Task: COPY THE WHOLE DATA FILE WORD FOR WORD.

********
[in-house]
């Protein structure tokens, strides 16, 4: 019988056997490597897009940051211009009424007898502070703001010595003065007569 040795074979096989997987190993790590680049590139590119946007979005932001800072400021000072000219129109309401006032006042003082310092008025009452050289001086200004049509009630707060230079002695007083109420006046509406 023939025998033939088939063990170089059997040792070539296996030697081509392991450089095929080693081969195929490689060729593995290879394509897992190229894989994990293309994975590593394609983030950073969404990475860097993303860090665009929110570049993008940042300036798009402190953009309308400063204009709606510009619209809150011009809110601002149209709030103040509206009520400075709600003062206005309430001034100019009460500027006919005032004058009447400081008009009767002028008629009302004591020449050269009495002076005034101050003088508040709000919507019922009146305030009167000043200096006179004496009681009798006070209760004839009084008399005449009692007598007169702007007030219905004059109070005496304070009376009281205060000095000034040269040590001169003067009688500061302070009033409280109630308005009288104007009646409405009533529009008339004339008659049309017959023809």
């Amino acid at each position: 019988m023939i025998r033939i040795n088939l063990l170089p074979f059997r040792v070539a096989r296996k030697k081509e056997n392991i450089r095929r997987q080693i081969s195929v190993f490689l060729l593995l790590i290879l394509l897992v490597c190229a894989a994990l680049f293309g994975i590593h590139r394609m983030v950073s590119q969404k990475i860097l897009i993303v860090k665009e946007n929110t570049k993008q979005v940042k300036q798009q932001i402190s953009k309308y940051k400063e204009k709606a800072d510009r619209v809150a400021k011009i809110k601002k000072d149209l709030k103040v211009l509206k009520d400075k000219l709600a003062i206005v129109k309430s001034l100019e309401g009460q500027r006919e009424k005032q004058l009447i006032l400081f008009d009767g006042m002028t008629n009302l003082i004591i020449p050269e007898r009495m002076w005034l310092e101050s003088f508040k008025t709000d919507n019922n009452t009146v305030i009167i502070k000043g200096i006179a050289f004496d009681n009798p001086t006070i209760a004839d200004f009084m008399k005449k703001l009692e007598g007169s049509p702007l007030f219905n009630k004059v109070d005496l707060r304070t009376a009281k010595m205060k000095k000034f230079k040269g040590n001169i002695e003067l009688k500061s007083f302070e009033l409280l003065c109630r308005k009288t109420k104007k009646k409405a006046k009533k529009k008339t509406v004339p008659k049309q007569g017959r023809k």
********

[in-house]
């Protein structure tokens, strides 16, 4: 019988056997490597897009940051211009009424007898502070703001010595003065007569 040795074979096989997987190993790590680049590139590119946007979005932001800072400021000072000219129109309401006032006042003082310092008025009452050289001086200004049509009630707060230079002695007083109420006046509406 023939025998033939088939063990170089059997040792070539296996030697081509392991450089095929080693081969195929490689060729593995290879394509897992190229894989994990293309994975590593394609983030950073969404990475860097993303860090665009929110570049993008940042300036798009402190953009309308400063204009709606510009619209809150011009809110601002149209709030103040509206009520400075709600003062206005309430001034100019009460500027006919005032004058009447400081008009009767002028008629009302004591020449050269009495002076005034101050003088508040709000919507019922009146305030009167000043200096006179004496009681009798006070209760004839009084008399005449009692007598007169702007007030219905004059109070005496304070009376009281205060000095000034040269040590001169003067009688500061302070009033409280109630308005009288104007009646409405009533529009008339004339008659049309017959023809």
């Amino acid at each position: 019988m023939i025998r033939i040795n088939l063990l170089p074979f059997r040792v070539a096989r296996k030697k081509e056997n392991i450089r095929r997987q080693i081969s195929v190993f490689l060729l593995l790590i290879l394509l897992v490597c190229a894989a994990l680049f293309g994975i590593h590139r394609m983030v950073s590119q969404k990475i860097l897009i993303v860090k665009e946007n929110t570049k993008q979005v940042k300036q798009q932001i402190s953009k309308y940051k400063e204009k709606a800072d510009r619209v809150a400021k011009i809110k601002k000072d149209l709030k103040v211009l509206k009520d400075k000219l709600a003062i206005v129109k309430s001034l100019e309401g009460q500027r006919e009424k005032q004058l009447i006032l400081f008009d009767g006042m002028t008629n009302l003082i004591i020449p050269e007898r009495m002076w005034l310092e101050s003088f508040k008025t709000d919507n019922n009452t009146v305030i009167i502070k000043g200096i006179a050289f004496d009681n009798p001086t006070i209760a004839d200004f009084m008399k005449k703001l009692e007598g007169s049509p702007l007030f219905n009630k004059v109070d005496l707060r304070t009376a009281k010595m205060k000095k000034f230079k040269g040590n001169i002695e003067l009688k500061s007083f302070e009033l409280l003065c109630r308005k009288t109420k104007k009646k409405a006046k009533k529009k008339t509406v004339p008659k049309q007569g017959r023809k």